Photo credit: Calico Pony
By Jordan Gerrans
Former race horse Hey Big Silver has become a "perfectionist" in his post-racing career.
Now going by the name Silver Shades, the big grey former race galloper is making his name on the showjumping scene around Queensland.
Hey Big Silver’s racing career was short lived and without much success but the 15-year-old is certainly making up for it in retirement.
Silver Shades is now owned by Warwick-based Christine Bradfield and her family, a previous recipient of the Equestrian Queensland Official of the Year, as the gelding is mostly ridden by her daughter Amy.
The family is “attached” to the big grey, Christine says.
“He is such a lovely, lovely horse,” Christine said.
“He has always been very trainable and rideable, he could suit an adult up to a high level riding.
“He tries so hard to get everything right, he does not like making mistakes, he is a lovely person he is.”
The son of Canadian Silver went unplaced in his eight career starts, going through the hands of a number of trainers in his racing career.
He has found a permanent home in Warwick with the Bradfield’s as the family is hopeful he can continue to compete well into his 20’s.
Amy and Silver Shades were recently winners of Peachester Lodge TSHA 1.10m Open Championship at the Toowoomba Spring Showjumping.
Amy manages her showjumping on top of working full-time.
“Earlier this year in March, Amy had a big win at the Toowoomba Royal, they had an amateur class that she won and won a rug at,” Christine, who is one of Queensland's leading course builders and judges, said.
“We have not done too much since then.
“But her first start out again at Toowoomba a fortnight ago, she won there, which was very exciting.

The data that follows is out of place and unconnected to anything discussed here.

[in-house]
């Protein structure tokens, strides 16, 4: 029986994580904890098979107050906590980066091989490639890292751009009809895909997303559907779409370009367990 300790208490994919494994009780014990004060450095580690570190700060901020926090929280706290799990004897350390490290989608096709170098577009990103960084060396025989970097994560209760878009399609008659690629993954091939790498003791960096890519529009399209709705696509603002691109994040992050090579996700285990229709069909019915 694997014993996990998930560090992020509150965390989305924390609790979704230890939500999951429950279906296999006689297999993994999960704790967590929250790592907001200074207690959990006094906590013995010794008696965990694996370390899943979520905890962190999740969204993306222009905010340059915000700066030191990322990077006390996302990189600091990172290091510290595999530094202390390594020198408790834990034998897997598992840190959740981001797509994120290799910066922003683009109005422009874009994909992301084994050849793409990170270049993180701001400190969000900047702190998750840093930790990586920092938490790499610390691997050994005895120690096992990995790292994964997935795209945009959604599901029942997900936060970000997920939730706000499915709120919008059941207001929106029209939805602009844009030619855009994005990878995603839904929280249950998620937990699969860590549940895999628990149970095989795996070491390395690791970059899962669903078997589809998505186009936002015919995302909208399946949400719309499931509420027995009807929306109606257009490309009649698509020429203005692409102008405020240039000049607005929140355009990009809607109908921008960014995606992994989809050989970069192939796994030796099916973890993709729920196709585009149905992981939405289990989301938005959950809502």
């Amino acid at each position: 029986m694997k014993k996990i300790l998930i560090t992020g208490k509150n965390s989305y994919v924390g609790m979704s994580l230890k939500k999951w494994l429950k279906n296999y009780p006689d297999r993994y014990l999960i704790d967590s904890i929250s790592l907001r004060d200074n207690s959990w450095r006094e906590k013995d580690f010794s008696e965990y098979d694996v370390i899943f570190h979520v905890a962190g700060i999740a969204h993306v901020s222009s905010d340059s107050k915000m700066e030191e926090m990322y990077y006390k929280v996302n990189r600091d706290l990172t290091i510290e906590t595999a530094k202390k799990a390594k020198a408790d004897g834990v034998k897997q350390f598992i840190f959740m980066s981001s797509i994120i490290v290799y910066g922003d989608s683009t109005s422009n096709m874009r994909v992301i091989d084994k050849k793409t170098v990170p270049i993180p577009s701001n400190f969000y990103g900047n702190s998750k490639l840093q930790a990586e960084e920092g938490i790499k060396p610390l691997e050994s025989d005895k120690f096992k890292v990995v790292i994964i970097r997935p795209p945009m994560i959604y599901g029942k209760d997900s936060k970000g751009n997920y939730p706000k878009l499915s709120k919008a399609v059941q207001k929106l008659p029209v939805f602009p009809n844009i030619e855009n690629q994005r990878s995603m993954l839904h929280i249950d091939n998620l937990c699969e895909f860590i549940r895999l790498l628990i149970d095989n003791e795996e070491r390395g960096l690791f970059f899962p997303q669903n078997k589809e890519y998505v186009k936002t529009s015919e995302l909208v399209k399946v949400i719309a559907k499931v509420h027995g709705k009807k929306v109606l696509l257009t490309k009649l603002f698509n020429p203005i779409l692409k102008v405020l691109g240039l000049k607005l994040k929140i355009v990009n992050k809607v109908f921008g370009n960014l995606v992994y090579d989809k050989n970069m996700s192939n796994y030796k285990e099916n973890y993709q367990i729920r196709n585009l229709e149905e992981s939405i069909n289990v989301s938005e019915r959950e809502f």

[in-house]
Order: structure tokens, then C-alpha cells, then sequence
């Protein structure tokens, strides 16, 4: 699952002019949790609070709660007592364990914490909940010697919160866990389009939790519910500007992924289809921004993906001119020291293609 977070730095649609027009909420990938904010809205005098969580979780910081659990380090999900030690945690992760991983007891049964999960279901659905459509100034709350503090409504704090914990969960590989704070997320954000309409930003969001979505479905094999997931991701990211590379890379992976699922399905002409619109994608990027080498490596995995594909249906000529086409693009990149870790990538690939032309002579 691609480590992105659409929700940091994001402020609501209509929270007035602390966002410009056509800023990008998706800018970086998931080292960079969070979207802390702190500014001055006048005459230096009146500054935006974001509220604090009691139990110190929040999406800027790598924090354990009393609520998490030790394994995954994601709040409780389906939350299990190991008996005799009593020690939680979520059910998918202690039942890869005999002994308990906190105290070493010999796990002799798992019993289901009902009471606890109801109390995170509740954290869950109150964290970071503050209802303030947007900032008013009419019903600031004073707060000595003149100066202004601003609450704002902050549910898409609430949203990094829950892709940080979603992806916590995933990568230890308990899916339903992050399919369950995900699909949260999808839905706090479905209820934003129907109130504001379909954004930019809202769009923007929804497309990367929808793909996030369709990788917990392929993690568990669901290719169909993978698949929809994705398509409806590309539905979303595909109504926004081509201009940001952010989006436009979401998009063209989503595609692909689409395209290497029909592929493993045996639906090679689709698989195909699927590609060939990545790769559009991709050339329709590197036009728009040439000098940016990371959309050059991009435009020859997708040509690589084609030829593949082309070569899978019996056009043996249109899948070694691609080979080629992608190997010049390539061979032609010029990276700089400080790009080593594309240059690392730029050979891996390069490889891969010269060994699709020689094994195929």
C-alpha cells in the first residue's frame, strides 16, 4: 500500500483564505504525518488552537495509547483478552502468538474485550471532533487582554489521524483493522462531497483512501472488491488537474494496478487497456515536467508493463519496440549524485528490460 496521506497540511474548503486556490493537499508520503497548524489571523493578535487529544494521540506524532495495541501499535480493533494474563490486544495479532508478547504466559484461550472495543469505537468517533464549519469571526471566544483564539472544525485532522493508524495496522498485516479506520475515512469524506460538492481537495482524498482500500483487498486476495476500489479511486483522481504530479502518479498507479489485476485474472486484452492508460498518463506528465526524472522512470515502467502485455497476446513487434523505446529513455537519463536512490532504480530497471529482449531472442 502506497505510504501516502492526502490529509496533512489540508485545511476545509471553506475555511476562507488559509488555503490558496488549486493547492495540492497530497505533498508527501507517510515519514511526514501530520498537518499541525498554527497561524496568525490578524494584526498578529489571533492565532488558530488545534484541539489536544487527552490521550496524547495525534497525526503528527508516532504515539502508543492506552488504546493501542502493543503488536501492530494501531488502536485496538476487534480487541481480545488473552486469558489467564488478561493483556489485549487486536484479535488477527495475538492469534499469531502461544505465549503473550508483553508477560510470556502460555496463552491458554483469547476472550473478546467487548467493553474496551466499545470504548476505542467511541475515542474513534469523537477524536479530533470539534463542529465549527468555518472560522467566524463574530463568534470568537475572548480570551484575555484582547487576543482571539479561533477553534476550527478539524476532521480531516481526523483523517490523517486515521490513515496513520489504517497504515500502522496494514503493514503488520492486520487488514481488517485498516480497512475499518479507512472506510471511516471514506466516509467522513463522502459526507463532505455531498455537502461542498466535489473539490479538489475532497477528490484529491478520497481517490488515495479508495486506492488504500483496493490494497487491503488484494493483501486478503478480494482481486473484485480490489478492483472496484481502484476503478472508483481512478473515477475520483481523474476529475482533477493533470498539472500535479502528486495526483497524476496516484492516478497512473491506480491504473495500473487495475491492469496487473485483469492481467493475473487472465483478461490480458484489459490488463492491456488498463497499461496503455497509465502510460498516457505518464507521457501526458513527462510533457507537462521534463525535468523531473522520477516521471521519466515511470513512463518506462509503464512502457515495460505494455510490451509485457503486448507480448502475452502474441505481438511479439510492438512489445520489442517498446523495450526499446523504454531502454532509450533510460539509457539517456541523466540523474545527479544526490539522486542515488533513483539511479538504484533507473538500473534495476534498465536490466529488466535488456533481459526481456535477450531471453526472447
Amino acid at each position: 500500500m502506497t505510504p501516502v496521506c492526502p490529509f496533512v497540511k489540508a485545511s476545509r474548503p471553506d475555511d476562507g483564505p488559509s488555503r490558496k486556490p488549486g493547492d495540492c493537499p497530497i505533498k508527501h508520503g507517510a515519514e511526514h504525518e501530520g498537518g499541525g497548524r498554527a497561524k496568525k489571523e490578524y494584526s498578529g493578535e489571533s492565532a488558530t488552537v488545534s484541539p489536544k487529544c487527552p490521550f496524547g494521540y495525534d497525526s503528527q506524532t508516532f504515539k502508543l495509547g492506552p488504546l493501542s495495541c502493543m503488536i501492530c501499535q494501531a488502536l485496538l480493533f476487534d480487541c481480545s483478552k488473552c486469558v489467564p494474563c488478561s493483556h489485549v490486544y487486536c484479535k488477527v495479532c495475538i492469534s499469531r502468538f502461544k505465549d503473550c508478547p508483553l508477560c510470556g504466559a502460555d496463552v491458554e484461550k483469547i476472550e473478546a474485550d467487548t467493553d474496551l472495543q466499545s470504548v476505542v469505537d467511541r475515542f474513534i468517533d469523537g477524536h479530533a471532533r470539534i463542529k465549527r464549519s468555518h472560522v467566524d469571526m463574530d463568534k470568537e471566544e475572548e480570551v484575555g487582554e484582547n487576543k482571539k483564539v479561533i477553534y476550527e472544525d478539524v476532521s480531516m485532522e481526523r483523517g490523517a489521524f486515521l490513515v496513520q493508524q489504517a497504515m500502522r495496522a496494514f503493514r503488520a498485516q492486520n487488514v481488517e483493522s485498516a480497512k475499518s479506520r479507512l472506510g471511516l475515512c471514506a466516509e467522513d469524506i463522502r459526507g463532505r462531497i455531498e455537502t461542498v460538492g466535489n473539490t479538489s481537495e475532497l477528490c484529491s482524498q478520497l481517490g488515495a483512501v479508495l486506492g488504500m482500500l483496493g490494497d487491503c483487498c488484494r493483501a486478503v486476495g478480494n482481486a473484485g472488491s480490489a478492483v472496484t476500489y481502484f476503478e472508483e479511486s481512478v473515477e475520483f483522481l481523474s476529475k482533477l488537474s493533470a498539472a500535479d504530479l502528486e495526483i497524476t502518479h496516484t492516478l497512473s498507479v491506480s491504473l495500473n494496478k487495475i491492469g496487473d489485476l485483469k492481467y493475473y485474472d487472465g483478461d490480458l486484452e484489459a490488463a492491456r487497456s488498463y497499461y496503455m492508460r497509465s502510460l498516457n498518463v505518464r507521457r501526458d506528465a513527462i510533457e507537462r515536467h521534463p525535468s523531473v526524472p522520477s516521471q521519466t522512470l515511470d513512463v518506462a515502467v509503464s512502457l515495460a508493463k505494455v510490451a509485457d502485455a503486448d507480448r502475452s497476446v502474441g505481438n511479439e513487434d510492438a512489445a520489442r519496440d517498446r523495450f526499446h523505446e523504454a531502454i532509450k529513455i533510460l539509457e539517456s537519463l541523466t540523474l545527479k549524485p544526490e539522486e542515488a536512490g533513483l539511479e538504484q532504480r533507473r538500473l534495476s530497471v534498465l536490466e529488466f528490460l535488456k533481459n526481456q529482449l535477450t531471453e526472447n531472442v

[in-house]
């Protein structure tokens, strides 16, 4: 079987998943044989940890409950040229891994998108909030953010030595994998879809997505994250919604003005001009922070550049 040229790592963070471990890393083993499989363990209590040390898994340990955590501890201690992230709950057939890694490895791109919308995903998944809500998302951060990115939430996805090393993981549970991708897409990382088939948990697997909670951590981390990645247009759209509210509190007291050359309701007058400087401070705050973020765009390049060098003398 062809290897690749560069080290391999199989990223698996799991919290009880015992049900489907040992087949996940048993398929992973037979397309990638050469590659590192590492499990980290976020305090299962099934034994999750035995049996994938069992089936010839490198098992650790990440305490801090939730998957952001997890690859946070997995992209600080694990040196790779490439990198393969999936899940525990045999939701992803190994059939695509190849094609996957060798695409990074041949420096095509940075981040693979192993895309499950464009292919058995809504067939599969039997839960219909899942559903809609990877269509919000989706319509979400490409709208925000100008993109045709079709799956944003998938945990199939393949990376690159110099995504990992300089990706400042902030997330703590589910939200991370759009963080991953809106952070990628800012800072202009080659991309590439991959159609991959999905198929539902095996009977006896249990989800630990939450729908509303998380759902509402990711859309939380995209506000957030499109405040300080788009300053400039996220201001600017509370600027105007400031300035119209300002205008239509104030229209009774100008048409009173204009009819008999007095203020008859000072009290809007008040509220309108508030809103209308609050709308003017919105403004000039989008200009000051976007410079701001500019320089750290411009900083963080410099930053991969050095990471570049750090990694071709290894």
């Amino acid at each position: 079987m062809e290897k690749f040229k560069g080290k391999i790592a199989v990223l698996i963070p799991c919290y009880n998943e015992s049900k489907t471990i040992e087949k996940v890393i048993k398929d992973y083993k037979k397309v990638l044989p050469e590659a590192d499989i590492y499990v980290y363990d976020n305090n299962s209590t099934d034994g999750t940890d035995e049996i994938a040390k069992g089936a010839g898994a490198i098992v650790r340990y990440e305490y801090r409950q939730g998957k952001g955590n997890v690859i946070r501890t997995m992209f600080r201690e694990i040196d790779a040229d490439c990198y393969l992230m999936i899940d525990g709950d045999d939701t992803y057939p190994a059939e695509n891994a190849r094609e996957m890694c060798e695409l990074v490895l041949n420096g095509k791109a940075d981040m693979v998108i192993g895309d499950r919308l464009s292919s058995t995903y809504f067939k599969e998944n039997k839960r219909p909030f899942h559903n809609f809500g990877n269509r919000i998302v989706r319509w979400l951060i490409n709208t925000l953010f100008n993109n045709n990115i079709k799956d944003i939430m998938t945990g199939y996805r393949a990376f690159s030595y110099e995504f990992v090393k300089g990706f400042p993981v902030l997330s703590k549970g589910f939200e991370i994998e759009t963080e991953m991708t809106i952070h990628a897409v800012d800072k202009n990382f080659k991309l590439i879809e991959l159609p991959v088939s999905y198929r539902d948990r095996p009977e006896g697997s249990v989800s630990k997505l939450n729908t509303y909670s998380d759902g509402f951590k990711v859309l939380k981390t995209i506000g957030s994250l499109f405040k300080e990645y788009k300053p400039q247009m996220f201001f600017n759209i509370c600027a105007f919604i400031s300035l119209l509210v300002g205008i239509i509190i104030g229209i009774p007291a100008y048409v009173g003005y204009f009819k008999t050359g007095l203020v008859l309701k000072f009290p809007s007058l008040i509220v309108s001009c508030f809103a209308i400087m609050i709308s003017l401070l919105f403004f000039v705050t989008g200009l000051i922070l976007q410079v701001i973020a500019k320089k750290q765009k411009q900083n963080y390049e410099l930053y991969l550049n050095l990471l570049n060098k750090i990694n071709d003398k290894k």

“We are off to Caboolture this weekend for another two-day competition up there, where there is more thoroughbreds.”
Silver Shades has become well-known on the showjumping circuit for his ability and looks, according to Christine, as he aims to complete everything that is asked of him by his regular rider.
“Amy has got him very well trained, he could even do dressage, she has done a wonderful job with him,” Christine said.
“It is his temperament as well; he is such a perfectionist and wants to do everything right.
“You cannot breed that, that is just something that they are born with or not.”
A stalwart of showjumping in Queensland, Christine has seen a rise in Off-The-Track gallopers in recent years.
“With all these competitions, it is worthy going out and finding those thoroughbreds because they are out there and it gives you that opportunity to compete on a level playing field,” she said.
“It is a fantastic initiative and people will be out there looking for more thoroughbreds – I certainly will be anyway.
“To see the love and attention these horses get, they are not all top level horses but they get the care and love – which I see as a judge - because they are immaculately presented and the riders love them.
“It does not matter if they win or come last.”